Balance transfer limit: How much can I transfer with a balance transfer card?
Understand how balance transfer limits work so you can find the right credit card to consolidate your debts.
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How do balance transfer limits work?
When you apply for a credit card, the card issuer assigns you a maximum credit limit based on your income, credit history and other factors (including any credit limit you request during the application). If you're also applying for a balance transfer, your approved credit limit could have an impact on how much debt you're able to move onto the new card.
Usually, you can transfer between 70% and 100% of the new card's approved credit limit, although this varies between card issuers. For example, if a card allows you to transfer 80% of your credit limit and you're approved for a $10,000 limit, you'd be able to balance transfer $8,000 worth of debt.
If you're transferring multiple debts from more than one account, you need to make sure that the combined debt doesn't exceed this balance transfer limit. Otherwise, the bank may only transfer the maximum amount of debt, which could leave you with a balance on your old account. You may also find that there is a minimum transfer limit, which is usually between $200 and $500. Balance transfer credit limits vary between cards, so you can compare your options below.
How much can I balance transfer?
The table below shows balance transfer limits for different financial institutions. If you're looking at a particular balance transfer credit card, you can also find these details on the review pages.
Balance transfer limit
|Commonwealth Bank||Commonwealth Bank can process balance transfer requests from $500 up to your available credit limit.|
|Bankwest||You can use up to 95% towards a balance transfer with Bankwest.|
|ANZ||Minimum balance transfer limit of $100 and a maximum balance transfer limit up to 95% of your credit limit.|
|NAB||NAB’s minimum balance transfer limit is $200. NAB’s maximum balance transfer limit is up to 90% of your approved credit limit at the time of processing the balance transfer request.|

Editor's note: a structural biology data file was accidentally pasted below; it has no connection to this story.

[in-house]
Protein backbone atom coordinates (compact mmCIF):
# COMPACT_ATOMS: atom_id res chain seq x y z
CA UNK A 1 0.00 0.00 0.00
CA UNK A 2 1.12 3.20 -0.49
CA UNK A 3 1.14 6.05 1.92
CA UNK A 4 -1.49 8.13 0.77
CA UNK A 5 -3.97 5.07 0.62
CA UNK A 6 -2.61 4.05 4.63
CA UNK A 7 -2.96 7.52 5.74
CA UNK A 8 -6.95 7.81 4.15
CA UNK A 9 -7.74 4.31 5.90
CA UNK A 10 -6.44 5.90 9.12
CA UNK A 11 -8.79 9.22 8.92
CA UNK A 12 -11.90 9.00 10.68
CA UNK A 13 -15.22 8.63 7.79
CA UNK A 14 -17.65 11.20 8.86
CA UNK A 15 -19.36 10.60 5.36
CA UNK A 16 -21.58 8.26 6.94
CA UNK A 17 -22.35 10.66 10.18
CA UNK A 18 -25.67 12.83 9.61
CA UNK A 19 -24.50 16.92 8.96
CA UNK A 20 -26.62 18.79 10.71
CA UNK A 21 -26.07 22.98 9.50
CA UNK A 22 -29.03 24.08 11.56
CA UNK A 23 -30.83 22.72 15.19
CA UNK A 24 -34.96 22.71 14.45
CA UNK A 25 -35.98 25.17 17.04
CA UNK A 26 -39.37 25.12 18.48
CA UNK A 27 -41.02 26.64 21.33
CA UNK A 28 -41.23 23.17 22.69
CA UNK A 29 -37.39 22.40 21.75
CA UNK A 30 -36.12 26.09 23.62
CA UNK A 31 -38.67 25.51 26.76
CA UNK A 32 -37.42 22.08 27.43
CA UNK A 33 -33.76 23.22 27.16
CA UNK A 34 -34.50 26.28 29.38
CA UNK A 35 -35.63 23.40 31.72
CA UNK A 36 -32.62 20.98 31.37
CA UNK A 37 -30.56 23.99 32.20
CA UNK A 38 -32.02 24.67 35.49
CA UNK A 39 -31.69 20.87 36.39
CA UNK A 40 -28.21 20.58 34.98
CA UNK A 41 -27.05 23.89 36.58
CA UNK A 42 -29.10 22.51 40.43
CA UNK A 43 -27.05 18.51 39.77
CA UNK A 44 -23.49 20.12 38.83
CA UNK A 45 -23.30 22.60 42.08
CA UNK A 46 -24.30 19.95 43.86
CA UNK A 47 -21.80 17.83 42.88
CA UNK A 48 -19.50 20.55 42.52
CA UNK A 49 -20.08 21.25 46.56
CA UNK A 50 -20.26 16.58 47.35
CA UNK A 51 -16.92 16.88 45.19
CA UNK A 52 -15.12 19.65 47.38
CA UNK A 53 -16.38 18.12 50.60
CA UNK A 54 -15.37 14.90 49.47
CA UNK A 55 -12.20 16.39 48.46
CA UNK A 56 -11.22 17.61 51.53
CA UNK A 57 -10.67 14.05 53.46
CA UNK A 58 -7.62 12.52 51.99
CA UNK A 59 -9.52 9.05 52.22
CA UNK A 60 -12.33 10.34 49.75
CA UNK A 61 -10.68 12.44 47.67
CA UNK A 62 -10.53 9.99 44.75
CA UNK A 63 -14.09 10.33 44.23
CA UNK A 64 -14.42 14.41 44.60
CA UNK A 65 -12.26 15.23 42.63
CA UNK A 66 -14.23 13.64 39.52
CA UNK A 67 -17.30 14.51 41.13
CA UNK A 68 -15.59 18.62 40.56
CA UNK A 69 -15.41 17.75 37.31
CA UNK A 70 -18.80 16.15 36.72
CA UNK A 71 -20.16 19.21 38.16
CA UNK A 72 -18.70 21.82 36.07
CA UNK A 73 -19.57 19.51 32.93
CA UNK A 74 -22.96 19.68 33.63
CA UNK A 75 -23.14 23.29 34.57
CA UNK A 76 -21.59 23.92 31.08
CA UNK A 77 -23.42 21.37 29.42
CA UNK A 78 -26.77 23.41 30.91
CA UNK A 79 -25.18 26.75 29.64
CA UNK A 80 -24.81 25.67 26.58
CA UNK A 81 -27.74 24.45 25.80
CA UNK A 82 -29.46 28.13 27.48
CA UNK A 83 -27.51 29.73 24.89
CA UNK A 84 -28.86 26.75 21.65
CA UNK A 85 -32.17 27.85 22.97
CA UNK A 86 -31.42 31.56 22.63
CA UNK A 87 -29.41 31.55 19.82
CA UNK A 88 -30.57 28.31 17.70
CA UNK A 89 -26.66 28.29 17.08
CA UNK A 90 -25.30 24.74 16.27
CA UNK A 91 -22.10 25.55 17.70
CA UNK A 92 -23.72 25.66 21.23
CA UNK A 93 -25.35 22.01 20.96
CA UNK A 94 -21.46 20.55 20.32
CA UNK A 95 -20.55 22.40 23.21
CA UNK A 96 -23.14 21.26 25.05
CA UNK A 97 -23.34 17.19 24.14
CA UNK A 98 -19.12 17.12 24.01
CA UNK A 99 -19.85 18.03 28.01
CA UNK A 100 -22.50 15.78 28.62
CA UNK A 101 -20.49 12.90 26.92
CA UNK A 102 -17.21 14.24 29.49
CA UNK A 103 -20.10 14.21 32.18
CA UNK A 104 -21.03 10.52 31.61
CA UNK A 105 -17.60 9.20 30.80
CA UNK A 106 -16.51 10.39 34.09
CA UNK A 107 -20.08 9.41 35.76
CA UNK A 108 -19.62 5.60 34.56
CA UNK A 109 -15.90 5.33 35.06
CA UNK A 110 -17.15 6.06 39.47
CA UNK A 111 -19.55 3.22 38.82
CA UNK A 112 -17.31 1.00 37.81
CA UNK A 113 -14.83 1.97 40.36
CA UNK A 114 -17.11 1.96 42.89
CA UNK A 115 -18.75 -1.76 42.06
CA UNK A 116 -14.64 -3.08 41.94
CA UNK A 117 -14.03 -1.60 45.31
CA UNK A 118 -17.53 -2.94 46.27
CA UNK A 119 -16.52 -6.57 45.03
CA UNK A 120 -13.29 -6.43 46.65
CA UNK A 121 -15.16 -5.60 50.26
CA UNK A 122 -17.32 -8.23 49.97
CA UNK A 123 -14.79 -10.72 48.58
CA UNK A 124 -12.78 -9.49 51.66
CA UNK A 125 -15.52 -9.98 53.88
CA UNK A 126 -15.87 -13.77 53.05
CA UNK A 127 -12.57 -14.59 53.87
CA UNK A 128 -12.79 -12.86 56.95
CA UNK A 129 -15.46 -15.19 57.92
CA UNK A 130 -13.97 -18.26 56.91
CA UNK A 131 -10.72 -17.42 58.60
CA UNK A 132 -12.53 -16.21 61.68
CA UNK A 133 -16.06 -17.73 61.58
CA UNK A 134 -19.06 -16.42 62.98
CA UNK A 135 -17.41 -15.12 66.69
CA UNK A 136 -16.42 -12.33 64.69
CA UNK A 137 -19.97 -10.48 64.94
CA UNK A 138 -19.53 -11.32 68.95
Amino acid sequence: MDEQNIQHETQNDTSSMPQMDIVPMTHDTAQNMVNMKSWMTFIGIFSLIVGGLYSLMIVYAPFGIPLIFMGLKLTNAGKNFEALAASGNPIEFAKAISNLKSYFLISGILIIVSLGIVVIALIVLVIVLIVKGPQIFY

|Westpac||Westpac lets you to use up to 80% of your credit card limit towards a balance transfer.|
|St.George||St.George’s minimum balance transfer is limit $200 and maximum balance transfer limit is up to 80% of your credit limit.|
|Bank of Melbourne||You can balance transfer a minimum of $200 and up to 80% of your credit limit with Bank of Melbourne.|
|BankSA||Balance transfer as little as $200 and up to 80% of your credit limit with BankSA.|
|Bank of Queensland||You can balance transfer up to 80% of your approved credit limit.|
|Citi||The minimum credit limit is $500 and up to 80% of your approved credit limit.|
|Coles Mastercard||You can transfer up to a maximum of 80% of your approved credit limit to a Coles credit card.|
|Community First||Balance transfers to Community First credit cards start at $500 and are capped at your Community First credit card credit limit.|
|HSBC||You can transfer up to 90% of your credit limit.|
|ME||You can transfer up to $100 less than your available credit limit.|
|Suncorp Bank||You can transfer up to of your approved credit limit.|
|Woolworths||Woolworths can process balance transfer requests from $500 up to your available credit limit.|
As well as the size of your debt, you may need to meet income requirements and have a good credit score to be approved. Before you apply, you can get your free credit score and report for free through Finder.
Can my balance transfer be higher than my credit limit?
The amount of debt you can balance transfer to a new card must be less than or equal to the approved credit limit for that card. The amount you can transfer is also subject to maximum balance transfer requirements and approval.
This means you won't know exactly how much you can balance transfer until your application is approved. So in some cases, you could be approved for a balance transfer credit card with a credit limit that is worth less than the debt you wanted to transfer.
What happens if I am approved for a credit limit that is worth less than the debt I want to transfer?
There are four main options you can consider if your balance transfer debt is higher than the credit limit you're approved for on a new card:
- Cancel the application. If you haven't received or activated the card, you can call the issuer and ask them to cancel the application. There should not be any charge for this.
- Cancel the card. You can cancel your new card at any time after it's been activated. But make sure you do this before the balance transfer has been processed. Also note that if the card charges an annual fee, you may need to pay it before the account can be closed.